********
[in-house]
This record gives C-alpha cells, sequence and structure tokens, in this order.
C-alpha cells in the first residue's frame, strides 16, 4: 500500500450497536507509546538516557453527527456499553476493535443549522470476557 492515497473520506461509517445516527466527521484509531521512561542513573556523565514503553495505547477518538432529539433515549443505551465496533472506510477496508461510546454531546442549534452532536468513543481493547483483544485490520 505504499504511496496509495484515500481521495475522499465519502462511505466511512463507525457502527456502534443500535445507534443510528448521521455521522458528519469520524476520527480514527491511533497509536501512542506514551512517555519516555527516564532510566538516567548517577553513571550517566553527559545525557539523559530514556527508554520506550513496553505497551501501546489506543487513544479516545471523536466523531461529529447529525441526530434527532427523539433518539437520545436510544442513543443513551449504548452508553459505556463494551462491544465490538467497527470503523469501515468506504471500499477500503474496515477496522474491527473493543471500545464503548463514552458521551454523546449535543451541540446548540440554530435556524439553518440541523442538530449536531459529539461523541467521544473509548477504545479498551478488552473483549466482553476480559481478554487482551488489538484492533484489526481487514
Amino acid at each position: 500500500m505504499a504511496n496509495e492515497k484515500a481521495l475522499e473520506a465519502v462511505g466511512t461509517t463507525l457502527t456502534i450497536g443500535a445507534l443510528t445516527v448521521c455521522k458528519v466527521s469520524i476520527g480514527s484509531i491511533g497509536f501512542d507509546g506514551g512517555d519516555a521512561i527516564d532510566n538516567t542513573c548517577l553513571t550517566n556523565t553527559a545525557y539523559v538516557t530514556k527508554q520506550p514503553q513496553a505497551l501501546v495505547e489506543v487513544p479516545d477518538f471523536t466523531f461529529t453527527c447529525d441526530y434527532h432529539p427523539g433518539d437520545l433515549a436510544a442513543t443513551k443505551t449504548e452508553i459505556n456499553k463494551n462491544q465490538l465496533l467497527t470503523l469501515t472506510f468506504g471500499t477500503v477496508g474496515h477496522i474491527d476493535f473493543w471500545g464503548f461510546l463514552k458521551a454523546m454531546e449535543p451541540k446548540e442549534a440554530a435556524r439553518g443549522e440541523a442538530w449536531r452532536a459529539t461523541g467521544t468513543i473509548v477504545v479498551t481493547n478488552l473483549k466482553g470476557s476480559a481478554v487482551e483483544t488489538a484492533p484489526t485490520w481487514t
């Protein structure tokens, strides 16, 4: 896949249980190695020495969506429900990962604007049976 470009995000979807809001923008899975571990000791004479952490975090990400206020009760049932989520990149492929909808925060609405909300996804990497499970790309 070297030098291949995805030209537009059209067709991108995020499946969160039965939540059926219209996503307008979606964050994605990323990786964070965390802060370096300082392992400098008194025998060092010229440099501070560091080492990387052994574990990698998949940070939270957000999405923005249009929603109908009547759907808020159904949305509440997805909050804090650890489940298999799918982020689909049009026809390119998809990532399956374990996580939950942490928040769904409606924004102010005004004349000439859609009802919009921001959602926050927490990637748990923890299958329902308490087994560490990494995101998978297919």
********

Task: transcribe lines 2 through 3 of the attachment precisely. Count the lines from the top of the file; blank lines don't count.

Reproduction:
This record gives C-alpha cells, sequence and structure tokens, in this order.
C-alpha cells in the first residue's frame, strides 16, 4: 500500500450497536507509546538516557453527527456499553476493535443549522470476557 492515497473520506461509517445516527466527521484509531521512561542513573556523565514503553495505547477518538432529539433515549443505551465496533472506510477496508461510546454531546442549534452532536468513543481493547483483544485490520 505504499504511496496509495484515500481521495475522499465519502462511505466511512463507525457502527456502534443500535445507534443510528448521521455521522458528519469520524476520527480514527491511533497509536501512542506514551512517555519516555527516564532510566538516567548517577553513571550517566553527559545525557539523559530514556527508554520506550513496553505497551501501546489506543487513544479516545471523536466523531461529529447529525441526530434527532427523539433518539437520545436510544442513543443513551449504548452508553459505556463494551462491544465490538467497527470503523469501515468506504471500499477500503474496515477496522474491527473493543471500545464503548463514552458521551454523546449535543451541540446548540440554530435556524439553518440541523442538530449536531459529539461523541467521544473509548477504545479498551478488552473483549466482553476480559481478554487482551488489538484492533484489526481487514